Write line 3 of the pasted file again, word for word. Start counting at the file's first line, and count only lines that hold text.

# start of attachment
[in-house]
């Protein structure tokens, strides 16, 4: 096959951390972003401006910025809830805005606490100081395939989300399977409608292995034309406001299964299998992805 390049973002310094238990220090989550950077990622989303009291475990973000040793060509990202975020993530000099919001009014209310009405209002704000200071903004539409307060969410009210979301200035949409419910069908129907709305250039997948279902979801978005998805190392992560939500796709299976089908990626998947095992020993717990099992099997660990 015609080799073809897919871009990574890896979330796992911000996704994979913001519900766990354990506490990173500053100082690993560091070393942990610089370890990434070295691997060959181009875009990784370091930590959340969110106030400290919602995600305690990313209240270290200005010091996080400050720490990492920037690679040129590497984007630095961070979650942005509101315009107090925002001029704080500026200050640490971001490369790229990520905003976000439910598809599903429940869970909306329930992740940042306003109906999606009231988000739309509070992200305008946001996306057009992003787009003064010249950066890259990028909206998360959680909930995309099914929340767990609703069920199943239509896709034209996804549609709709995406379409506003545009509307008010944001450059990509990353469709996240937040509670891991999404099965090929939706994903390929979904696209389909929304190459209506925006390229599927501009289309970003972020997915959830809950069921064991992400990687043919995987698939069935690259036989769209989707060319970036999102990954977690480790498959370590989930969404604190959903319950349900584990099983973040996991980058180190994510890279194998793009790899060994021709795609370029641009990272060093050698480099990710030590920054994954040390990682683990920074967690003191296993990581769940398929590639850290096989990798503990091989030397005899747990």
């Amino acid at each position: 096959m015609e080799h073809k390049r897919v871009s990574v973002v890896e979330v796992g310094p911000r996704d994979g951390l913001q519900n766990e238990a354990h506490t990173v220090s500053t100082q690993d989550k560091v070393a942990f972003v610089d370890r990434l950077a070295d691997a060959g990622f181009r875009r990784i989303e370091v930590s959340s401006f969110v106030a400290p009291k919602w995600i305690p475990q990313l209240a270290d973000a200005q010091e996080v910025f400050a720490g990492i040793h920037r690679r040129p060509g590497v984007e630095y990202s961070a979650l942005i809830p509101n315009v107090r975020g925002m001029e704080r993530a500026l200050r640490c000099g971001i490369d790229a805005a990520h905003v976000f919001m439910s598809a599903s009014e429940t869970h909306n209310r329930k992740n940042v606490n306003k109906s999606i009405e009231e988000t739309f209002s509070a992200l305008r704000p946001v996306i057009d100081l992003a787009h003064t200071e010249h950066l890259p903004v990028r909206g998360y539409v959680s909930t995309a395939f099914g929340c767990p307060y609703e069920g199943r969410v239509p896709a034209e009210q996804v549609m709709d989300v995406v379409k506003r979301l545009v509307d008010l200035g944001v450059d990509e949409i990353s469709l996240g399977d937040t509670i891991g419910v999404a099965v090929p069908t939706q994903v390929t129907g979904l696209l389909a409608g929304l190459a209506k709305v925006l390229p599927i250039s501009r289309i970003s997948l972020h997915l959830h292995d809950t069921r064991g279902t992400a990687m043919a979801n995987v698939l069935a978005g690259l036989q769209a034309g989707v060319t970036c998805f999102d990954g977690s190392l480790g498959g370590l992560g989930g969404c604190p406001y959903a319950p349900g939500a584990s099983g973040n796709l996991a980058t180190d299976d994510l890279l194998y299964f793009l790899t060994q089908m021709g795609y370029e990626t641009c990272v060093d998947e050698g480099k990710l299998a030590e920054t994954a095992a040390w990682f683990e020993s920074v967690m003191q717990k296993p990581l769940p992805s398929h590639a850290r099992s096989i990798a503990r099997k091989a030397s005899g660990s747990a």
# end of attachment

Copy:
């Amino acid at each position: 096959m015609e080799h073809k390049r897919v871009s990574v973002v890896e979330v796992g310094p911000r996704d994979g951390l913001q519900n766990e238990a354990h506490t990173v220090s500053t100082q690993d989550k560091v070393a942990f972003v610089d370890r990434l950077a070295d691997a060959g990622f181009r875009r990784i989303e370091v930590s959340s401006f969110v106030a400290p009291k919602w995600i305690p475990q990313l209240a270290d973000a200005q010091e996080v910025f400050a720490g990492i040793h920037r690679r040129p060509g590497v984007e630095y990202s961070a979650l942005i809830p509101n315009v107090r975020g925002m001029e704080r993530a500026l200050r640490c000099g971001i490369d790229a805005a990520h905003v976000f919001m439910s598809a599903s009014e429940t869970h909306n209310r329930k992740n940042v606490n306003k109906s999606i009405e009231e988000t739309f209002s509070a992200l305008r704000p946001v996306i057009d100081l992003a787009h003064t200071e010249h950066l890259p903004v990028r909206g998360y539409v959680s909930t995309a395939f099914g929340c767990p307060y609703e069920g199943r969410v239509p896709a034209e009210q996804v549609m709709d989300v995406v379409k506003r979301l545009v509307d008010l200035g944001v450059d990509e949409i990353s469709l996240g399977d937040t509670i891991g419910v999404a099965v090929p069908t939706q994903v390929t129907g979904l696209l389909a409608g929304l190459a209506k709305v925006l390229p599927i250039s501009r289309i970003s997948l972020h997915l959830h292995d809950t069921r064991g279902t992400a990687m043919a979801n995987v698939l069935a978005g690259l036989q769209a034309g989707v060319t970036c998805f999102d990954g977690s190392l480790g498959g370590l992560g989930g969404c604190p406001y959903a319950p349900g939500a584990s099983g973040n796709l996991a980058t180190d299976d994510l890279l194998y299964f793009l790899t060994q089908m021709g795609y370029e990626t641009c990272v060093d998947e050698g480099k990710l299998a030590e920054t994954a095992a040390w990682f683990e020993s920074v967690m003191q717990k296993p990581l769940p992805s398929h590639a850290r099992s096989i990798a503990r099997k091989a030397s005899g660990s747990a």